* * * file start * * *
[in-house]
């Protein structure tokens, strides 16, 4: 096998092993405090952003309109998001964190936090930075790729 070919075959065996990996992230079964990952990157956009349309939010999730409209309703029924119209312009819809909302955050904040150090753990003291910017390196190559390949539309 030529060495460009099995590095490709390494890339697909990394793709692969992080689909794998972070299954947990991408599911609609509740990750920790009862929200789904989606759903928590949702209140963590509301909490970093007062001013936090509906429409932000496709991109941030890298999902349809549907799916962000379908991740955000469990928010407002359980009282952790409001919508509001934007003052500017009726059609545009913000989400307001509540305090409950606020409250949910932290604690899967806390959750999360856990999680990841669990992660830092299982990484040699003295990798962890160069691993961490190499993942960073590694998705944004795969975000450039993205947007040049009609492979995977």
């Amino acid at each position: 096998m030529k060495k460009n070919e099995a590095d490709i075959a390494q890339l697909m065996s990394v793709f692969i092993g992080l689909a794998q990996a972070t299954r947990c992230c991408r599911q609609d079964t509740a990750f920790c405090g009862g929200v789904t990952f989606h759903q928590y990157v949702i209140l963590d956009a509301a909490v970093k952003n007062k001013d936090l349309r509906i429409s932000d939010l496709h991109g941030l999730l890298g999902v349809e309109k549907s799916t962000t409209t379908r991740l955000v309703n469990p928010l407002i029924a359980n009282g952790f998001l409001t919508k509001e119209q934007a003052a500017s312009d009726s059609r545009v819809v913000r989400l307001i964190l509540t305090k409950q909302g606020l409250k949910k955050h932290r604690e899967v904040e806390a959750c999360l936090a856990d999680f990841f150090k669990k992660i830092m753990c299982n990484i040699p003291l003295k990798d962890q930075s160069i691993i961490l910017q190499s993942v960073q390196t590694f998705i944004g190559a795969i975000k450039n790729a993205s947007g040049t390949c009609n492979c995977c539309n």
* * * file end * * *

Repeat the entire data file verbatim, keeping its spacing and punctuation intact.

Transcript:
[in-house]
């Protein structure tokens, strides 16, 4: 096998092993405090952003309109998001964190936090930075790729 070919075959065996990996992230079964990952990157956009349309939010999730409209309703029924119209312009819809909302955050904040150090753990003291910017390196190559390949539309 030529060495460009099995590095490709390494890339697909990394793709692969992080689909794998972070299954947990991408599911609609509740990750920790009862929200789904989606759903928590949702209140963590509301909490970093007062001013936090509906429409932000496709991109941030890298999902349809549907799916962000379908991740955000469990928010407002359980009282952790409001919508509001934007003052500017009726059609545009913000989400307001509540305090409950606020409250949910932290604690899967806390959750999360856990999680990841669990992660830092299982990484040699003295990798962890160069691993961490190499993942960073590694998705944004795969975000450039993205947007040049009609492979995977």
């Amino acid at each position: 096998m030529k060495k460009n070919e099995a590095d490709i075959a390494q890339l697909m065996s990394v793709f692969i092993g992080l689909a794998q990996a972070t299954r947990c992230c991408r599911q609609d079964t509740a990750f920790c405090g009862g929200v789904t990952f989606h759903q928590y990157v949702i209140l963590d956009a509301a909490v970093k952003n007062k001013d936090l349309r509906i429409s932000d939010l496709h991109g941030l999730l890298g999902v349809e309109k549907s799916t962000t409209t379908r991740l955000v309703n469990p928010l407002i029924a359980n009282g952790f998001l409001t919508k509001e119209q934007a003052a500017s312009d009726s059609r545009v819809v913000r989400l307001i964190l509540t305090k409950q909302g606020l409250k949910k955050h932290r604690e899967v904040e806390a959750c999360l936090a856990d999680f990841f150090k669990k992660i830092m753990c299982n990484i040699p003291l003295k990798d962890q930075s160069i691993i961490l910017q190499s993942v960073q390196t590694f998705i944004g190559a795969i975000k450039n790729a993205s947007g040049t390949c009609n492979c995977c539309n």